It was amusing to hear Peter Hain on BBC Radio Four this morning, at about 8.20, supporting Labour leader Ed Miliband in the way a rope supports a hanged man. Hain said that after the general election next year Labour would be the largest party in parliament. The broadcaster interviewing him did not comment on the fact that this was an implicit acknowledgement by Hain that he did not believe Labour could win a parliamentary majority at the general election under Miliband’s leadership.
Was Hain slyly further undermining Miliband’s standing as leader of the Labour Party? Or is morale within Labour now so low that even his allies regard another hung parliament, with Labour the largest single party, as the best outcome for which they can realistically hope if Miliband leads their party into the general election?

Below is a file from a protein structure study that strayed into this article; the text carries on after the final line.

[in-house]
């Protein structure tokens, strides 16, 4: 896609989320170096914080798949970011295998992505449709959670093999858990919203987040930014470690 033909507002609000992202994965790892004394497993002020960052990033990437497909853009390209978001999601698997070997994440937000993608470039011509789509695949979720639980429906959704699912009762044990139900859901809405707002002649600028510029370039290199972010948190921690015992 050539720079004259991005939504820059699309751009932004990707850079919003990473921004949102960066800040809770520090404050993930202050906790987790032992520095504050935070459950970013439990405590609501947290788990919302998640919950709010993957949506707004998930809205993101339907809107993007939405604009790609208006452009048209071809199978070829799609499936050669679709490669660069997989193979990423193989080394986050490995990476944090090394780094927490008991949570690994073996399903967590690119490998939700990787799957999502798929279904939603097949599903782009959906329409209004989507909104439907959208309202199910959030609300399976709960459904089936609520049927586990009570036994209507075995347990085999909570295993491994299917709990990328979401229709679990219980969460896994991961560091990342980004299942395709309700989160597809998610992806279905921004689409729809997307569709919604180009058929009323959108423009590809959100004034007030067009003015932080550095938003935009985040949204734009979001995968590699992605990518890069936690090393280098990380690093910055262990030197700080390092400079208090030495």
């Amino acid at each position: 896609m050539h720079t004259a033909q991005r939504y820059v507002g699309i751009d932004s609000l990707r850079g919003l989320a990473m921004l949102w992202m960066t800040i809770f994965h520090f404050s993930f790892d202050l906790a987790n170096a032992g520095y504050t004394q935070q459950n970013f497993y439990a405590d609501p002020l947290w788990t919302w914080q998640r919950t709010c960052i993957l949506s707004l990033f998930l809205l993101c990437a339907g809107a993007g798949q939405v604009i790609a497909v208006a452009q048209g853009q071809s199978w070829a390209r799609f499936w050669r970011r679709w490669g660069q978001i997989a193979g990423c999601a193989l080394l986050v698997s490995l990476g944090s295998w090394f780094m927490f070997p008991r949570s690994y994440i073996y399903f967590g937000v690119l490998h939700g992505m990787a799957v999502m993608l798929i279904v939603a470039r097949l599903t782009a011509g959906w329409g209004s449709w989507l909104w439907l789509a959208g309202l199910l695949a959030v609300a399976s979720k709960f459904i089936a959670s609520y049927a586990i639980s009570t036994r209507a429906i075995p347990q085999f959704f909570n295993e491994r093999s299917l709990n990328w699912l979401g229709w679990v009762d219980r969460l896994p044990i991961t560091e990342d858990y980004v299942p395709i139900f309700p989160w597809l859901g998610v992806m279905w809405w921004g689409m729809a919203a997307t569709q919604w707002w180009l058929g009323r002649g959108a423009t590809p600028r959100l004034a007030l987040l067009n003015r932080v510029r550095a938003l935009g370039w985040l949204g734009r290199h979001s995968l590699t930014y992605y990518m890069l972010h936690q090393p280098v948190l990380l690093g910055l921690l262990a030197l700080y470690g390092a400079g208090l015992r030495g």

Meanwhile, on the other wing of Lib-Lab-Con, PM David Cameron’s woes are scarcely less entertaining for patriots. With less than a fortnight till polling day in the Rochester and Strood by-election, the dozy Mark Reckless has woken up with a start to the evils of immigration. Reckless hopes his former constituents have forgotten his years of quiescence on the issue, while half a million immigrants, the great majority from Africa and Asia rather than Eastern Europe, poured into Britain each year.
If Reckless of UKIP wins on 20 November it could trigger further defections by both Tory and Labour MPs, putting pressure on Feckless of Downing Street, alias Cameron, to ‘step aside’ in favour of Osborne, Johnson or May.
The Lib Dems’ case is even more parlous. Having made the elementary error of helping to form a government in which they were the junior partner, at the general election next May they will be severely punished by the electorate. A return to the proverbial shared taxi to the Palace of Westminster looks likely for its surviving handful of MPs.
Happy days are here again!